Certainly, lottery fixation became newspaper editors' favourite way of filling pages. Winners, losers, players all became the subject of media fascination. Post offices in housing estates were permanently staked out by researchers seeking scratch-card addicts. Tales of the sad and stupid buying huge numbers of tickets in the vain hope of winning their way out of the poverty trap constantly agitated the self-appointed guardians of the nation's morals ("Scheme to sell scratch cards in pubs provokes church fury" was the Independent's headline marking the first anniversary).

Even more mileage became available when the first hand-outs were made. The problem was, one person's good cause is another's shameful, elitist waste of time. Newspapers, particularly the Sun, fulminated against awards subsidising rich men's pleasure when medical charities, indeed the NHS itself, went short. Right-wing think-tanks began to put two and two together.

In fact, smaller awards to local arts and community schemes were more typical of the early days. Playing the lottery system became the single most important fund-raising skill of an arts organisation. Within three years, 35,000 new jobs were created in the arts, principally in lottery funding-related bureaucracy; in 1998, the University of Plymouth applied arts department offered a degree course in lottery-funding; and in 1999, the artist Derek Jenkins (aka Dog-End Degsy) won the Turner Prize in controversial circumstances with his subversive three-month performance piece "How to get a Lottery Grant". In the City, a Lottery Futures Exchange was established, trading in potential funding awards.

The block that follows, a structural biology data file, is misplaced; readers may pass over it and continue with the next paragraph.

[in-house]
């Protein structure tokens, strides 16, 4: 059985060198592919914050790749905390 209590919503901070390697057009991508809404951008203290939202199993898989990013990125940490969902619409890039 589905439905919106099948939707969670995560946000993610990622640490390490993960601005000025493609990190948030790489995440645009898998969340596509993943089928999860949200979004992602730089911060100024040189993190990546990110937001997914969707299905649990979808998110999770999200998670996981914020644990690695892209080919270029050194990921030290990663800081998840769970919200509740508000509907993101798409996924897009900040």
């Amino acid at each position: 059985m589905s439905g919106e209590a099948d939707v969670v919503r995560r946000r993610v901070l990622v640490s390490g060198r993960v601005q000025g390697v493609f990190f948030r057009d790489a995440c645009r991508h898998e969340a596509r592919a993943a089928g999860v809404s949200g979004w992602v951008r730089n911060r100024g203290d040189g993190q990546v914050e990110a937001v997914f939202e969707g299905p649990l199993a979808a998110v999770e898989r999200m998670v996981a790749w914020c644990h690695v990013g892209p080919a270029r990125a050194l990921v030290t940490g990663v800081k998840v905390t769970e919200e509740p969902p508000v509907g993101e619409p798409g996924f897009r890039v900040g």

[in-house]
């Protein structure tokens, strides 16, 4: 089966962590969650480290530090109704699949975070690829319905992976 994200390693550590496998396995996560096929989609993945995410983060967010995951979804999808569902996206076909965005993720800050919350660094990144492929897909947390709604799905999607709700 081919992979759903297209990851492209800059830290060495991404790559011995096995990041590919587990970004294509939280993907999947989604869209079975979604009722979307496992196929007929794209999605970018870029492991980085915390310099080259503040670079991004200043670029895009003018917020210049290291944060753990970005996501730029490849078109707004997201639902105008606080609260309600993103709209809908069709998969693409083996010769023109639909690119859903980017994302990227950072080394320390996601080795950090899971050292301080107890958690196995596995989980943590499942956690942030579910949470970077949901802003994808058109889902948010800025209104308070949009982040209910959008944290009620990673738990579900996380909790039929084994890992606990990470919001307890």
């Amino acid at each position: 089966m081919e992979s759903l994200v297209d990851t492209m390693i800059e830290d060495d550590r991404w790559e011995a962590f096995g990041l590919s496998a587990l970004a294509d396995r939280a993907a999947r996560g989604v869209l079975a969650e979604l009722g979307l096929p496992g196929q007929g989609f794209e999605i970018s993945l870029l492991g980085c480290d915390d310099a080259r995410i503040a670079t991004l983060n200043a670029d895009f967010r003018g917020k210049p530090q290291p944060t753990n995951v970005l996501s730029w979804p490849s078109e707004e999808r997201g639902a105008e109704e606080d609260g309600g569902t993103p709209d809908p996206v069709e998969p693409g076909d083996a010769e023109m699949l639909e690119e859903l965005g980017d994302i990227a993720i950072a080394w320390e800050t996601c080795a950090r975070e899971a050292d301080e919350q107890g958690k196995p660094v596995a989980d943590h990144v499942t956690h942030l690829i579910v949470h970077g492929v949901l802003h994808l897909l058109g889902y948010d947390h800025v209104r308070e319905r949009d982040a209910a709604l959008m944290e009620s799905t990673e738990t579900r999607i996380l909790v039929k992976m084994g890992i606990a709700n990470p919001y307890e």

It was an arts-funding issue that finally altered the direction of the lottery, and with it brought down a government. The Blair administration of 1997-2001 had made small changes in lottery law in an attempt to make it more equitable: no tickets to be sold at post offices on benefit pick- up days; curbs on the so-called lottery sharks, agencies which patrolled the inner cities, loaning money at punitive interest to fund scratch-card purchase on the collateral of presumed future wins; transferring control of the operation to a non-profit-making operation established by Lord Branson of Air Miles. But they were unable to control the tide of anger that erupted when the Lottery Arts Fund paid pounds 30m to prevent Damien Hirst's "The Vortex of Humanity" (a monkey foetus preserved in aspic) being sold to an American gallery.